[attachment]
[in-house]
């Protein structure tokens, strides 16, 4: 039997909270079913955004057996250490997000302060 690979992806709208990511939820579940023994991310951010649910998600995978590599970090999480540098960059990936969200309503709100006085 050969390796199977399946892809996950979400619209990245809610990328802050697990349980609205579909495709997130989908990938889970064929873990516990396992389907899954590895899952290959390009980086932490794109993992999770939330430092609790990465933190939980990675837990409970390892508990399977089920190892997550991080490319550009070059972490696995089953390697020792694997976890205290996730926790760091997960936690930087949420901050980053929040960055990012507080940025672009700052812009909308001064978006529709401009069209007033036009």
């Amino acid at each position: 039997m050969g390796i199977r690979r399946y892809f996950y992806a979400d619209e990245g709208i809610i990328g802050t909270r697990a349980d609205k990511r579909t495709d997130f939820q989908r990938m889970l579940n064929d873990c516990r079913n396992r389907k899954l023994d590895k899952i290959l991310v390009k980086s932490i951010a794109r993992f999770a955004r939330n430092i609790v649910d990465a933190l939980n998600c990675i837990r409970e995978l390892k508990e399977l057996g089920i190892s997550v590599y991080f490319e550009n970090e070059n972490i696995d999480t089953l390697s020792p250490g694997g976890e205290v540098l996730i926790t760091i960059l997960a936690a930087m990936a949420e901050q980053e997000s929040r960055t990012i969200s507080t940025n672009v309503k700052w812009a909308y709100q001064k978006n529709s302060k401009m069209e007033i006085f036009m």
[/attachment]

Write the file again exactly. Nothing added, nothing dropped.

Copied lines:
[in-house]
């Protein structure tokens, strides 16, 4: 039997909270079913955004057996250490997000302060 690979992806709208990511939820579940023994991310951010649910998600995978590599970090999480540098960059990936969200309503709100006085 050969390796199977399946892809996950979400619209990245809610990328802050697990349980609205579909495709997130989908990938889970064929873990516990396992389907899954590895899952290959390009980086932490794109993992999770939330430092609790990465933190939980990675837990409970390892508990399977089920190892997550991080490319550009070059972490696995089953390697020792694997976890205290996730926790760091997960936690930087949420901050980053929040960055990012507080940025672009700052812009909308001064978006529709401009069209007033036009």
């Amino acid at each position: 039997m050969g390796i199977r690979r399946y892809f996950y992806a979400d619209e990245g709208i809610i990328g802050t909270r697990a349980d609205k990511r579909t495709d997130f939820q989908r990938m889970l579940n064929d873990c516990r079913n396992r389907k899954l023994d590895k899952i290959l991310v390009k980086s932490i951010a794109r993992f999770a955004r939330n430092i609790v649910d990465a933190l939980n998600c990675i837990r409970e995978l390892k508990e399977l057996g089920i190892s997550v590599y991080f490319e550009n970090e070059n972490i696995d999480t089953l390697s020792p250490g694997g976890e205290v540098l996730i926790t760091i960059l997960a936690a930087m990936a949420e901050q980053e997000s929040r960055t990012i969200s507080t940025n672009v309503k700052w812009a909308y709100q001064k978006n529709s302060k401009m069209e007033i006085f036009m």